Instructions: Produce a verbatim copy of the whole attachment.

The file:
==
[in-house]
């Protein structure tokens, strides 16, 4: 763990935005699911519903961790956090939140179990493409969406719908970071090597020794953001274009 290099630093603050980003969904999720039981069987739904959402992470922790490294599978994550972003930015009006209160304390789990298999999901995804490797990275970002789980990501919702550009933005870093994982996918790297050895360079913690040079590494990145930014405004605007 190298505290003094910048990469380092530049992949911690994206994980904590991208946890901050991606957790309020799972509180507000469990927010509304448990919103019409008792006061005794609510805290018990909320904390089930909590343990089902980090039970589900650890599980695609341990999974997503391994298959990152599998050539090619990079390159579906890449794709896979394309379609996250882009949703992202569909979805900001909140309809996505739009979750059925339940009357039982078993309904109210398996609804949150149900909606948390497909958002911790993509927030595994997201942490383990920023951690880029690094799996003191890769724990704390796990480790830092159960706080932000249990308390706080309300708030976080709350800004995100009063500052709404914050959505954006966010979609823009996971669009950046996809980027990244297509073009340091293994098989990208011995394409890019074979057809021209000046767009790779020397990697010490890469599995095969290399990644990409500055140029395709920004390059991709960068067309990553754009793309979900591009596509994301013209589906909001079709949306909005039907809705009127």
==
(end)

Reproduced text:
[in-house]
């Protein structure tokens, strides 16, 4: 763990935005699911519903961790956090939140179990493409969406719908970071090597020794953001274009 290099630093603050980003969904999720039981069987739904959402992470922790490294599978994550972003930015009006209160304390789990298999999901995804490797990275970002789980990501919702550009933005870093994982996918790297050895360079913690040079590494990145930014405004605007 190298505290003094910048990469380092530049992949911690994206994980904590991208946890901050991606957790309020799972509180507000469990927010509304448990919103019409008792006061005794609510805290018990909320904390089930909590343990089902980090039970589900650890599980695609341990999974997503391994298959990152599998050539090619990079390159579906890449794709896979394309379609996250882009949703992202569909979805900001909140309809996505739009979750059925339940009357039982078993309904109210398996609804949150149900909606948390497909958002911790993509927030595994997201942490383990920023951690880029690094799996003191890769724990704390796990480790830092159960706080932000249990308390706080309300708030976080709350800004995100009063500052709404914050959505954006966010979609823009996971669009950046996809980027990244297509073009340091293994098989990208011995394409890019074979057809021209000046767009790779020397990697010490890469599995095969290399990644990409500055140029395709920004390059991709960068067309990553754009793309979900591009596509994301013209589906909001079709949306909005039907809705009127």